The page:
The automotive industry: an interesting sector that is always changing and never stands still. An industry full of controls, certifications, flexibility and decisions that have a global impact. What is Polyfluor’s role and what can we expect in the future? It’s time to explain.
The automotive industry, as the name suggests, focuses on things that are propelled by motor. Polyfluor is the supplier for certain products within this industry. The applications and uses are very varied: products for buses, tractors, trucks, for example, and of course cars. The industry is characterised by the fact that all products must have an approval process. Quality, delivery reliability and cost stability are important factors, as are strict controls. In addition, it is important to be flexible as a supplier, and we work according to the 'Just-in-time' principle. The customer rightly expects the products to meet all specifications. They often carry out no or fewer checks themselves.
Polyfluor ensures that the customer receives all products on time, adequately packaged, and provided with the correct labels for traceability with all available measurement reports. This can be 500 car-related parts one week, and 15,000 the next. Quantities can change just like that and we have to be able to supply higher or lower quantities immediately. We therefore have to have a flexible attitude, so that the customer can immediately use an item in the production process. You also want to ensure that costs remain the same or even decrease by optimising the process. Because this industry is all about large numbers, we can achieve benefits in efficiency after the start of a process. Less waste or less failure can lead to a decrease in and/or stabilisation of the cost price. Of course we do everything we can to achieve that, but it is unfortunately sometimes not possible, for example due to the scarcity of certain raw materials.
The automotive industry came to rather a standstill in the past two years. From 2018 to 2020, approximately 90,000,000 cars were made worldwide. The past year, partly due to COVID-19, there was a considerable decrease (25-35%). During this period, many manufacturers scaled down production due to staff shortages, less capacity and lower inventories across the entire supply chain (nearly reduced to zero). This is noticeable at the moment in terms of delivery times, among other things, which have shot up to 8 to 12 months or longer for some brands. The shortage of chips is another reason as a lot of them are of course needed for controlling electronics and measurements for engine management.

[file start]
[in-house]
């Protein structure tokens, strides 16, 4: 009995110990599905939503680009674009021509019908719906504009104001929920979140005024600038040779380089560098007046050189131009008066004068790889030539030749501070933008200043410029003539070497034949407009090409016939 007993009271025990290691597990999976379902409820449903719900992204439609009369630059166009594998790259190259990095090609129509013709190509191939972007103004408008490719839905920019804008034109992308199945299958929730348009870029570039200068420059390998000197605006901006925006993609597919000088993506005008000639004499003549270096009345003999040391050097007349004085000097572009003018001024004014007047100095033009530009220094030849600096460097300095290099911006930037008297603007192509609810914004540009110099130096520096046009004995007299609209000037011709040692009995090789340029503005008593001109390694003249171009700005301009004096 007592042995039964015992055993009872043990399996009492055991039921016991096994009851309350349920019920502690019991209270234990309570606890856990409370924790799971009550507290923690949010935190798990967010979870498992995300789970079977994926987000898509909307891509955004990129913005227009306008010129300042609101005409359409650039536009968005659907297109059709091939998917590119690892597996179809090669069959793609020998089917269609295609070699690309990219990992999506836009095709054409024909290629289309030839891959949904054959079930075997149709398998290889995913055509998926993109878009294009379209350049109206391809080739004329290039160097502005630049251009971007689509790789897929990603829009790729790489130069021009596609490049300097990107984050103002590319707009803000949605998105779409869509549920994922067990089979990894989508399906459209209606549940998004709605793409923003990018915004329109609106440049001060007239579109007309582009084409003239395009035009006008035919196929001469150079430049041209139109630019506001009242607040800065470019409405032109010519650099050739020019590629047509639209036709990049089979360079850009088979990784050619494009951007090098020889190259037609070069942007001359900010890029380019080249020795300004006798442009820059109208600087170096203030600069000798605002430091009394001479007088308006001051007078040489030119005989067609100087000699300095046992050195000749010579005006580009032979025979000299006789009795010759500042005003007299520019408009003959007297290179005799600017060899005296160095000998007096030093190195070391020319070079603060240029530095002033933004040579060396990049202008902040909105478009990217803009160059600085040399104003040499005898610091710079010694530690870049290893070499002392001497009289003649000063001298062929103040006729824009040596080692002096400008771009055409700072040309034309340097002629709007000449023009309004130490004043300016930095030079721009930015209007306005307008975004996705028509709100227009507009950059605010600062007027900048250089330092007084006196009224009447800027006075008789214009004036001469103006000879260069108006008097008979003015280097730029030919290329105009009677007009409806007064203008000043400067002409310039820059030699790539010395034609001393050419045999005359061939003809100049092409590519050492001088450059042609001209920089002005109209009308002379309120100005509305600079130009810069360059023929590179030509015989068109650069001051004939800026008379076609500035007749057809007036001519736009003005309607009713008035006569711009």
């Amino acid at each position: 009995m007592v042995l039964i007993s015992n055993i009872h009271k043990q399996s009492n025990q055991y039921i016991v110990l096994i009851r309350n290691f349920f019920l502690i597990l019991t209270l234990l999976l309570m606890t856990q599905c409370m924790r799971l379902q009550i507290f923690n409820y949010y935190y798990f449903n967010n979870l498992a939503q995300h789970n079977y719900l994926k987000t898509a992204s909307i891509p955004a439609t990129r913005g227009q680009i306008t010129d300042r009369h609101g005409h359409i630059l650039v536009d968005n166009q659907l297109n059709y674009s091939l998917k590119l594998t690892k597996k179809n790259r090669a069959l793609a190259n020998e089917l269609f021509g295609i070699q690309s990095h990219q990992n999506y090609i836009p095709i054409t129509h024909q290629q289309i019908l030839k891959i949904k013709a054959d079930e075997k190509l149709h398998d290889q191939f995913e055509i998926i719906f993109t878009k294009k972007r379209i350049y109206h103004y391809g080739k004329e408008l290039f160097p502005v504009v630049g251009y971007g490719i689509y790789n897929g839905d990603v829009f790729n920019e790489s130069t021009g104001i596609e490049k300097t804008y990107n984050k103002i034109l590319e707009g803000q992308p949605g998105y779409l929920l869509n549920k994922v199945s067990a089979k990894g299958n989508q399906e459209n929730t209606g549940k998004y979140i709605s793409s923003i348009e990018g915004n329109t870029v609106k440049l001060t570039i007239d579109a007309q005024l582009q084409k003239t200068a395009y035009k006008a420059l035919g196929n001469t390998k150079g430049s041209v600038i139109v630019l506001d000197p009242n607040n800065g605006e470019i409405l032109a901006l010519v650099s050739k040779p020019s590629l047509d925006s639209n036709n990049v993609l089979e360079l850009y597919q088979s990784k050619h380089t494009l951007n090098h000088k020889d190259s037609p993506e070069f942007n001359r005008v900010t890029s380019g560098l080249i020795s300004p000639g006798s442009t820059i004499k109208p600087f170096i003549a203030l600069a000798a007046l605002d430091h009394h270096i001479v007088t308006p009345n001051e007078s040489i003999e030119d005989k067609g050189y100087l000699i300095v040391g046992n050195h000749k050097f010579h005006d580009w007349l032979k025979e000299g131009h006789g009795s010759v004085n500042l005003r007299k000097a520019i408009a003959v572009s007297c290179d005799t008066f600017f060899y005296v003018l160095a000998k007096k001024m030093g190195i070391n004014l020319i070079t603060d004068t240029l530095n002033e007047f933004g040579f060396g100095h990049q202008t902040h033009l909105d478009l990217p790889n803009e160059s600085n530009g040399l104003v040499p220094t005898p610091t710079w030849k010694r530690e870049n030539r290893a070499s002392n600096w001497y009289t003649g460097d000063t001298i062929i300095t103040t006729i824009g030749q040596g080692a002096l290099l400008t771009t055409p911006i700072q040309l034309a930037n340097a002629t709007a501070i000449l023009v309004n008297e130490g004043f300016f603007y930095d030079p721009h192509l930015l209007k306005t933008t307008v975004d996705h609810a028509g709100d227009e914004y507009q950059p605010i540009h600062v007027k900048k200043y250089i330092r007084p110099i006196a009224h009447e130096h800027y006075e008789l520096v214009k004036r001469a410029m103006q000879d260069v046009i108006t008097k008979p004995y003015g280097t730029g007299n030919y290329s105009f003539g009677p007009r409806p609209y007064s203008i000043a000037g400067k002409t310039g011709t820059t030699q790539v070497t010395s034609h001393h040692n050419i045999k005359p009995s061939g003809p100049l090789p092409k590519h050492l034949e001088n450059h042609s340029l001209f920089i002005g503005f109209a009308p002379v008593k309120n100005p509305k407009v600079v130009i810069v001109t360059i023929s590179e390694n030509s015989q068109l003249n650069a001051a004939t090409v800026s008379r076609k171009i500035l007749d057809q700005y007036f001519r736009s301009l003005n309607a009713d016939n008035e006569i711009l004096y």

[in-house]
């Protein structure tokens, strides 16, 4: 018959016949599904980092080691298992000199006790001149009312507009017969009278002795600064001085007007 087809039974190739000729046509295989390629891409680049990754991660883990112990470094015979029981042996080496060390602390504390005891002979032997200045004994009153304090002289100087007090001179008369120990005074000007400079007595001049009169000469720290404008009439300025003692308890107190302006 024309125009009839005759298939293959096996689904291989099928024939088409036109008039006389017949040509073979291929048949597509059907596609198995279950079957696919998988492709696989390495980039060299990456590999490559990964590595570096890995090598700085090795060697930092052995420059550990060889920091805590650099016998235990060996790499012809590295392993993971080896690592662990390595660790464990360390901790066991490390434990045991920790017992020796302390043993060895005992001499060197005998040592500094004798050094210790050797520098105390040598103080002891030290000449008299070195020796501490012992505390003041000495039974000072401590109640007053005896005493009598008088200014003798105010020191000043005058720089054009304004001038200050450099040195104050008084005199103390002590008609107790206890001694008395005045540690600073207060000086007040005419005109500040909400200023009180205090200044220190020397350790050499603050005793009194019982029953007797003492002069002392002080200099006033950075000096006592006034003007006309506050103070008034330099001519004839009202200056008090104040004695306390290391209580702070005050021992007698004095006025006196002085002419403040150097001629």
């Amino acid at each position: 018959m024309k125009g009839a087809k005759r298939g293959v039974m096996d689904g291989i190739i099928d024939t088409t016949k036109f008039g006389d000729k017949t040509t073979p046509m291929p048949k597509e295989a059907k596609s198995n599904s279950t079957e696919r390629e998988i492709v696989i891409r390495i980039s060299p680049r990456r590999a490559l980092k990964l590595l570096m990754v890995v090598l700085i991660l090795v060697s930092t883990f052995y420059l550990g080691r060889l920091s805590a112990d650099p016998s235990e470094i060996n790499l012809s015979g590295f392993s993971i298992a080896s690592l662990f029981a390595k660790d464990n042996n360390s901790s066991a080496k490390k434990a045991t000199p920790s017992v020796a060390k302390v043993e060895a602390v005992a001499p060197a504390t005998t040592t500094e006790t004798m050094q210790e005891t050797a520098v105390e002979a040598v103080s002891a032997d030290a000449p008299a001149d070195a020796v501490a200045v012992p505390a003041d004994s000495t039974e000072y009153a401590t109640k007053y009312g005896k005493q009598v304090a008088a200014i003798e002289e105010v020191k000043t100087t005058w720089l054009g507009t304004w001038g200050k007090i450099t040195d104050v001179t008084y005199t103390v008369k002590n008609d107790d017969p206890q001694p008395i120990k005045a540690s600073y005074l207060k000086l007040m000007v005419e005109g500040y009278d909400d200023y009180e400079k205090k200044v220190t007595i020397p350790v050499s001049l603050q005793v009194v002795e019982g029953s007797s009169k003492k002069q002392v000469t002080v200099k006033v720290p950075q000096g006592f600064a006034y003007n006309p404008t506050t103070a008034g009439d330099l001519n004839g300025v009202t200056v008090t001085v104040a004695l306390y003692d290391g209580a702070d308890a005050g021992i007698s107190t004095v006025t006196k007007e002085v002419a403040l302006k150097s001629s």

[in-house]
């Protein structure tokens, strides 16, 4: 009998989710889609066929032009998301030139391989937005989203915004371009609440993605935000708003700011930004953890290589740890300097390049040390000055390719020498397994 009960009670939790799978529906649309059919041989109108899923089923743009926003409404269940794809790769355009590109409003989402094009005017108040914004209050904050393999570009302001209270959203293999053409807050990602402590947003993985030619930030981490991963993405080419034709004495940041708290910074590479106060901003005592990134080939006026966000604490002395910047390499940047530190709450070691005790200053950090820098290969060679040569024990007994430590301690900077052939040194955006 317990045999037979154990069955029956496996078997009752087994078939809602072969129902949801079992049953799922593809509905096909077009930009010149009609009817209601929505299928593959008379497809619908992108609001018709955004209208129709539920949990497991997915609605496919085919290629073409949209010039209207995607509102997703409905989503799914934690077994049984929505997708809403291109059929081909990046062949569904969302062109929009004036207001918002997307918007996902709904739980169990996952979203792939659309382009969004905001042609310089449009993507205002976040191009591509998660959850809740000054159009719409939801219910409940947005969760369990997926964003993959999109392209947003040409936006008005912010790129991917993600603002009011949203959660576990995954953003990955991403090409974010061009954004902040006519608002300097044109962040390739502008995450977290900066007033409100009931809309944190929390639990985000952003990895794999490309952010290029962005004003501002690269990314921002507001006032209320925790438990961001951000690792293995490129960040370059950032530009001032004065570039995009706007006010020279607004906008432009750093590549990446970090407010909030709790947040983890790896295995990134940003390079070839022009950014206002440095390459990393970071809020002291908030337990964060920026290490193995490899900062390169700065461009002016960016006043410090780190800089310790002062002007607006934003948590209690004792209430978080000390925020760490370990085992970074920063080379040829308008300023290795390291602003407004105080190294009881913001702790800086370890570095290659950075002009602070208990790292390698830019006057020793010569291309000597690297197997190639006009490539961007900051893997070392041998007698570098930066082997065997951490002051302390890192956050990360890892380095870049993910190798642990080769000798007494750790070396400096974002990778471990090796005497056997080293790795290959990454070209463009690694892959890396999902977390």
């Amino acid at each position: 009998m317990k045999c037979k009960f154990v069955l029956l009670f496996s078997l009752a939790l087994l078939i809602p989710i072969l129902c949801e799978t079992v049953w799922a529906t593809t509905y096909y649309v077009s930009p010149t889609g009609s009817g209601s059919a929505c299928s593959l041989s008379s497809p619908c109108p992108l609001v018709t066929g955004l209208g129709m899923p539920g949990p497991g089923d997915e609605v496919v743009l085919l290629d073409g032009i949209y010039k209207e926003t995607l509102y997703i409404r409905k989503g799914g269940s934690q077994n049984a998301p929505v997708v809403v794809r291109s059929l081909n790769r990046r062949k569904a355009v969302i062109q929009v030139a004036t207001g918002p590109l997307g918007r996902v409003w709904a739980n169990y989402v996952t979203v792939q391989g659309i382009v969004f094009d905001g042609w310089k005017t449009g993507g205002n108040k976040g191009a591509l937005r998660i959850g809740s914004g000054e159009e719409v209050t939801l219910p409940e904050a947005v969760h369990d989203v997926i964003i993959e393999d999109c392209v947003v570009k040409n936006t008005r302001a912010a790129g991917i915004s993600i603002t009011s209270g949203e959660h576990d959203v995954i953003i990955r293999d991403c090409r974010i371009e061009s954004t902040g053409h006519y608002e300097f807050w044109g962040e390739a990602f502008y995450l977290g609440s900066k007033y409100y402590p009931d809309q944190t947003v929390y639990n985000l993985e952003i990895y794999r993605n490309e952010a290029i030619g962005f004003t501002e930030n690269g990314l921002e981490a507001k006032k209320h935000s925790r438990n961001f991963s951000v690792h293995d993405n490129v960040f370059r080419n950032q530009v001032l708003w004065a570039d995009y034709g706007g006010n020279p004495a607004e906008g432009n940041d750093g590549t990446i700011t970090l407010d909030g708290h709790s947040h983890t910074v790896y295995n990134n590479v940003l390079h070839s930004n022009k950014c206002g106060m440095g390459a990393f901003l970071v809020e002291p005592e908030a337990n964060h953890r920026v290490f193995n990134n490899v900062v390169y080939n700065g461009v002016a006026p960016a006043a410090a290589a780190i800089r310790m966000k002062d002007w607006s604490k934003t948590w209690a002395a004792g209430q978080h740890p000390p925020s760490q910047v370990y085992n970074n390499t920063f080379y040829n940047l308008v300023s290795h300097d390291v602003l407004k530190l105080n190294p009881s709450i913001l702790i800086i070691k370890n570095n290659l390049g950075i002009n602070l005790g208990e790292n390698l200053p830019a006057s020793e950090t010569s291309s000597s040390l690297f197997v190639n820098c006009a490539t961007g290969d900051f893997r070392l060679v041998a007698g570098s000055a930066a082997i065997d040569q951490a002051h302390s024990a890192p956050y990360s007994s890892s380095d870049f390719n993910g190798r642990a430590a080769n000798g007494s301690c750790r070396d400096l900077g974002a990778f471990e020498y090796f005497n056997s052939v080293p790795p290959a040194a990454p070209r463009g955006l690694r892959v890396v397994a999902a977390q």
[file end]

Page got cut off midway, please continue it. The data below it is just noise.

We are currently seeing a shift from petrol to hybrid and 100% electric. Governments are passing laws to ensure that only electric cars may be produced as of 2030-2040. Naturally, these laws entail huge changes for manufacturers. The largest 14 car manufacturers (Stellantis) are aiming for 100% of their sales in Europe from 2030 to be electric cars, and at least 50% in America. Not all manufacturers are following this vision, and major brands can disappear or merge. New brands can also come into being. Car manufacturers therefore have to make choices, and that is also very important to us as a supplier. The Netherlands also wants to switch to electric cars by 2030, but not all countries are willing or able to comply with this. It is a big step for Brussels to arrange that for Europe, after which America, Asia and Russia will also have to take steps. It would be best for these kinds of decisions to be made at a global level, but this is unfortunately difficult due to often conflicting interests. Nevertheless, the automotive industry is already working on it with all manufacturers. When new procedures and specifications come up, you have to act quickly and you have to comply with them; we are no exception. This puts many manufacturers at a crossroads at the moment. They are also giving hydrogen cars a chance in America, while the distribution of cars is already 25% hybrid, 45% petrol, <20% diesel and <10% electric in Europe. Therefore, the shift is already clearly visible in the various models of the car manufacturers.
Clients for our high-quality plastic products (PTFE, PFA, Viton, etc.) include suppliers that are specifically specialised and approved to supply the automotive industry. They supply car manufacturers directly or indirectly. For example the Volkswagen group or Porsche, which involves an extensive selection process full of certifications. We do this worldwide, because an industry like this isn't limited to one area. It is a sector which has production sites on every continent. As Polyfluor we have to look at how we can also adapt to these logistical shifts. Some of the materials we currently supply can be used in hybrid and electric models. However, specific applications that we supply for engine management, for instance, may be phased out or partially replaced in due course. For the fully electric drive train, high-quality plastic products will certainly still be required. For now, it involves contacting our customers and coordinating selection criteria together. We want to make the right choice in our (fluoroplastic) materials for a specific product and to continue to supply this industry.
We are fully committed since we enter a process that can sometimes take years before we can deliver something. This naturally requires a lot of testing by customers, and we are happy to discuss any issues.
We as Polyfluor have the material knowledge and the people in-house to be able to make this shift before and after 2030. So we are looking ahead with a positive feeling.